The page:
The great-granddaughter of composer Richard Wagner, Katharina Wagner, has canceled a visit to Israel next week, fearing criticism in Israel and abroad. Katharina Wagner is the head of the annual Wagner festival in Bayreuth, which was founded by the composer in 1876.

Wagner's work has long been taboo in Israel due to his anti-Semitism and his status as a favorite of Adolf Hitler.

Katharina Wagner's visit to Israel has been kept secret for the past year, and tensions surrounding the trip have been high. Wagner had planned to call a press conference on October 13, during which was to extend an invitation to the Israel Chamber Orchestra to open the Wagner festival next July. She had planned to precede the announcement of the invitation with comments from German Chancellor Angela Merkel in honor of the occasion.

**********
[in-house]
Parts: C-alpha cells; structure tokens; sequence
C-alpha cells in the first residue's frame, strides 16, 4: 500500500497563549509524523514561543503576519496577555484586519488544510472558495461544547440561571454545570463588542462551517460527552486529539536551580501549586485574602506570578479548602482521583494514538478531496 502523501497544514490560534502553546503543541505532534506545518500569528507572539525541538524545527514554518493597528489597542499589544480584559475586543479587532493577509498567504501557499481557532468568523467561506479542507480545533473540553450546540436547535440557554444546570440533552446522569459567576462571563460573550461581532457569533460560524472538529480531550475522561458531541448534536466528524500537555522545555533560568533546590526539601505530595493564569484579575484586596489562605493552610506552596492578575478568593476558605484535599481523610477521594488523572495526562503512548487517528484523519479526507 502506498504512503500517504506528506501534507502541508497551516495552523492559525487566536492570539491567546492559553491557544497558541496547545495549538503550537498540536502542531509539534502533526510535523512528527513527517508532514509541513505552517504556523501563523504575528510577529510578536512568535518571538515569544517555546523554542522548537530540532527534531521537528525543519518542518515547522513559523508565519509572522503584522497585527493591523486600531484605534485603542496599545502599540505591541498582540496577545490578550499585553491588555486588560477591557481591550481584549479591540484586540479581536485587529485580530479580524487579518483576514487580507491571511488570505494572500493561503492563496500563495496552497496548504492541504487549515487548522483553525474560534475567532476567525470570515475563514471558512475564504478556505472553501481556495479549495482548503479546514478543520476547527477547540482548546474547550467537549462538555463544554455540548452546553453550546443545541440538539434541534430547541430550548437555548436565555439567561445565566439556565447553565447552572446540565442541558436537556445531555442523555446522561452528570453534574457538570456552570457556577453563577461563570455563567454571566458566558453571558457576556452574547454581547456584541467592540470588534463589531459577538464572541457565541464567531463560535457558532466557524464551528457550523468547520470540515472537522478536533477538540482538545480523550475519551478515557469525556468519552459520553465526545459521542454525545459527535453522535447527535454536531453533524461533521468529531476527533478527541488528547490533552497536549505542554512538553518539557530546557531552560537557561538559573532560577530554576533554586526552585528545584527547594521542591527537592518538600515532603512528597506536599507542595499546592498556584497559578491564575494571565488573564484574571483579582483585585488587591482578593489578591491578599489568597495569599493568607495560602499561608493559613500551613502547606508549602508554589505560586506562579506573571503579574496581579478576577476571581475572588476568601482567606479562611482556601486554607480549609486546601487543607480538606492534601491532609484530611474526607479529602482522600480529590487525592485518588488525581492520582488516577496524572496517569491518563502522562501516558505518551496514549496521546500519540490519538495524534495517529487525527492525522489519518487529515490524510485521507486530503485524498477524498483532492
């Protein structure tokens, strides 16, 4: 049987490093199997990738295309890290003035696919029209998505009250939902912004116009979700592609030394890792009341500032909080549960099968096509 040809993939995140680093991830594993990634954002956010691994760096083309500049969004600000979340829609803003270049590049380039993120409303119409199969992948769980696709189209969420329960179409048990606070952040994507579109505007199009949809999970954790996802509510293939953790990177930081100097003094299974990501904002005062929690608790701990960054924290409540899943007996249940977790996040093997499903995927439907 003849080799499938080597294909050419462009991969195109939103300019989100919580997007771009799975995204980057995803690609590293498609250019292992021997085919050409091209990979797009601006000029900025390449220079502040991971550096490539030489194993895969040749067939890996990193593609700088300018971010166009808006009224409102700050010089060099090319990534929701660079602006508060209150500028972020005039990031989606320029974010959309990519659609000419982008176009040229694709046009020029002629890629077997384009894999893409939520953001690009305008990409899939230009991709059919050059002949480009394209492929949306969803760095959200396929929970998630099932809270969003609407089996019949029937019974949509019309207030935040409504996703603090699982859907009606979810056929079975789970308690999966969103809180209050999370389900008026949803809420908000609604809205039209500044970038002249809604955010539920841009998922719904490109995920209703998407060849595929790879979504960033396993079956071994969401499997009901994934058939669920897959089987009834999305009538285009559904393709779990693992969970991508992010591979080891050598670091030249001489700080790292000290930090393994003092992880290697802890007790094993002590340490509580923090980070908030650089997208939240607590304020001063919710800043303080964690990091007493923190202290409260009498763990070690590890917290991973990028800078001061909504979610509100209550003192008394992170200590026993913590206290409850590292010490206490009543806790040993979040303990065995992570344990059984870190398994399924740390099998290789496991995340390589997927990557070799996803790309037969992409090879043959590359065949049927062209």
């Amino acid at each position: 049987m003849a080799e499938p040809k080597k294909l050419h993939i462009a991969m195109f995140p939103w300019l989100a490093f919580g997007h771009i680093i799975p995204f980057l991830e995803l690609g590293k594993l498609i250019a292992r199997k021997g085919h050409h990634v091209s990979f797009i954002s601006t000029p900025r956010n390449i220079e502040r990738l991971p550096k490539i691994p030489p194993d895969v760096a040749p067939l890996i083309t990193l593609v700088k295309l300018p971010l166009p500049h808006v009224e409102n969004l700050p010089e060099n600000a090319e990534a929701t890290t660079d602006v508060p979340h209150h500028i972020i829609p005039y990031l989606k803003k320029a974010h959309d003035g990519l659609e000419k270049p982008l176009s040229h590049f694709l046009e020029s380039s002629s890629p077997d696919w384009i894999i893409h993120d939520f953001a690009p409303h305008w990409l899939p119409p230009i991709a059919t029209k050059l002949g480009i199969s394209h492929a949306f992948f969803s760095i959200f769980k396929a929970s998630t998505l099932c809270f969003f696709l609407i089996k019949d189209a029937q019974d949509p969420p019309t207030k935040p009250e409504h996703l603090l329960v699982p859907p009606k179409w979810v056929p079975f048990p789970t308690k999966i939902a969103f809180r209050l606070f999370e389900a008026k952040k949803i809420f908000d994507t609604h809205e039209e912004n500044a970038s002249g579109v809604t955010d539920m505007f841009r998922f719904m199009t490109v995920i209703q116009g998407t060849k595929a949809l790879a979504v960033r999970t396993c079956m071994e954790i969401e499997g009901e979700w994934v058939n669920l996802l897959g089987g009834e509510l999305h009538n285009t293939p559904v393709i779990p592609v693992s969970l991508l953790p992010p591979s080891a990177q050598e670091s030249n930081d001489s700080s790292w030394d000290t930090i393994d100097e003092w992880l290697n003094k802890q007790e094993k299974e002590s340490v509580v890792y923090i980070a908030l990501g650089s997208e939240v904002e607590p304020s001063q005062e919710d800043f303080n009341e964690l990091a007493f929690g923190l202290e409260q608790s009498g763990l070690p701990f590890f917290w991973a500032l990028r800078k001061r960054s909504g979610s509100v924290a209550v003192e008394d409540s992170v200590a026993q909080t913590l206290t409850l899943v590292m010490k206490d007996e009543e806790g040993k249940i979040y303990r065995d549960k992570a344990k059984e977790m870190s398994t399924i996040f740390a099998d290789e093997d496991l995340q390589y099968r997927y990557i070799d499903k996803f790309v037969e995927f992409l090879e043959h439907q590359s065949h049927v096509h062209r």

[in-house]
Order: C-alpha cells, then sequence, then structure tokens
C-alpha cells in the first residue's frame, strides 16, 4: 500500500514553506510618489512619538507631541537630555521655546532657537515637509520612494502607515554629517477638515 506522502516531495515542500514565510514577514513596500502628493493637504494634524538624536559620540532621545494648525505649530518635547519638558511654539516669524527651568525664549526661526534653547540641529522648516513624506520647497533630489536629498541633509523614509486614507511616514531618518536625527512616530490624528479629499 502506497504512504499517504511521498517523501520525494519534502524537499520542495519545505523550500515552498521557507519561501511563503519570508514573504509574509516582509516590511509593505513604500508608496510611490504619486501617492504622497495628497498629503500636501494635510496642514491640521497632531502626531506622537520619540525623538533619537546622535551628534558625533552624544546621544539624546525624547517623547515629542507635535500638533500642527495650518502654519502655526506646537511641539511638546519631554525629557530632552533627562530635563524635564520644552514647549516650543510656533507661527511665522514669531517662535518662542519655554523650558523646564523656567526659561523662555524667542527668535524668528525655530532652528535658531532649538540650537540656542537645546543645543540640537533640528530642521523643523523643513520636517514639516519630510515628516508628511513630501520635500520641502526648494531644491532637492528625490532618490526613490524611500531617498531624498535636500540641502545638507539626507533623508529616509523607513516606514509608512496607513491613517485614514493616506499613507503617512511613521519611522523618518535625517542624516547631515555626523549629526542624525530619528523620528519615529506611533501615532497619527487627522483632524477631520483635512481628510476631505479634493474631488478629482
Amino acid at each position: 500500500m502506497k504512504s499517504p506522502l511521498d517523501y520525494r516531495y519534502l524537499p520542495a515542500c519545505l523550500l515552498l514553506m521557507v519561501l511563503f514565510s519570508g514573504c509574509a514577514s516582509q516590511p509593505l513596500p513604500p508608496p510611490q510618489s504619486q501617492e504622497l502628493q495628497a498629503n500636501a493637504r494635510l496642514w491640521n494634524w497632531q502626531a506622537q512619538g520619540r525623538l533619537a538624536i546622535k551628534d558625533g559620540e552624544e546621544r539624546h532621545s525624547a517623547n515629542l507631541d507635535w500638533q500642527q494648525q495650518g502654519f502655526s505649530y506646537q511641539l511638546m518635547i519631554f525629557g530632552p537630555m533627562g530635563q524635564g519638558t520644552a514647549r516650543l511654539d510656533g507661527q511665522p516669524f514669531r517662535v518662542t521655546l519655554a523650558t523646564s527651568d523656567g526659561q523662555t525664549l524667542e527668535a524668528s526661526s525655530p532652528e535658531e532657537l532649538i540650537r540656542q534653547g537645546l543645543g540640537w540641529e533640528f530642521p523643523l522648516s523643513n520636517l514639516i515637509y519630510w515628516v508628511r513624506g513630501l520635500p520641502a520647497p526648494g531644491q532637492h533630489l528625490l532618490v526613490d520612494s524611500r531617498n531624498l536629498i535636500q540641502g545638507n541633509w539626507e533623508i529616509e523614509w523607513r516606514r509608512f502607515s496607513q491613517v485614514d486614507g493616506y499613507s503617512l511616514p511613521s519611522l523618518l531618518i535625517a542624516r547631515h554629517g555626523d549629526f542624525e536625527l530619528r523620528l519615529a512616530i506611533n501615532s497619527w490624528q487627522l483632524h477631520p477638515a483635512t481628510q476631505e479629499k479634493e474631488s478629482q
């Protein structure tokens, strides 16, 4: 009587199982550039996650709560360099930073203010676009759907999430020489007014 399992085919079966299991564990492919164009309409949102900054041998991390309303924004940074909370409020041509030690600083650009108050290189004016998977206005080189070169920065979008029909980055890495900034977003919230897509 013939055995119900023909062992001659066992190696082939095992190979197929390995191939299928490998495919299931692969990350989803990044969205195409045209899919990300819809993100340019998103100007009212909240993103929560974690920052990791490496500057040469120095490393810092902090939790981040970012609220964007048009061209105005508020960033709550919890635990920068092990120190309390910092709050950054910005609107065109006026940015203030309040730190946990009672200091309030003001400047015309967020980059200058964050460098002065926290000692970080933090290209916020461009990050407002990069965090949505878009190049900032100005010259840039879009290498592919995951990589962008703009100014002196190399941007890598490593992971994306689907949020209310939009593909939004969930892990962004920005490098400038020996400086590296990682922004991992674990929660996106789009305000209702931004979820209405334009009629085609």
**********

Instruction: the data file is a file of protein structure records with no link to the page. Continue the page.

Reports of the visit, however, were leaked in the Israeli press, and soon reached the media in Germany, Austria and around the world. Reactions to the news were mixed: Austrian newspaper Der Standard quoted Israeli journalist and Holocaust survivor Noah Klieger as saying that such a step would be seen as "capitulation" after years of boycotting Wagner's work.

In light of the leaks regarding the invitation, the organizers of the festival held an emergency meeting in Bayreuth on Tuesday night, during which the decision was taken to cancel Wagner's visit to Israel; it seems unlikely that this decision will be reversed, barring a last-minute development.

The ties with the Bayreuth festival were established by the new director of the Israel Chamber Orchestra, Austrian Jewish conductor Roberto Paternostro, who is friends with Katharina Wagner.

In an interview with Haaretz, Paternostro explained that the two thought up the idea in Frankfurt a year ago, as an act of reconciliation between the Wagner family and Israel.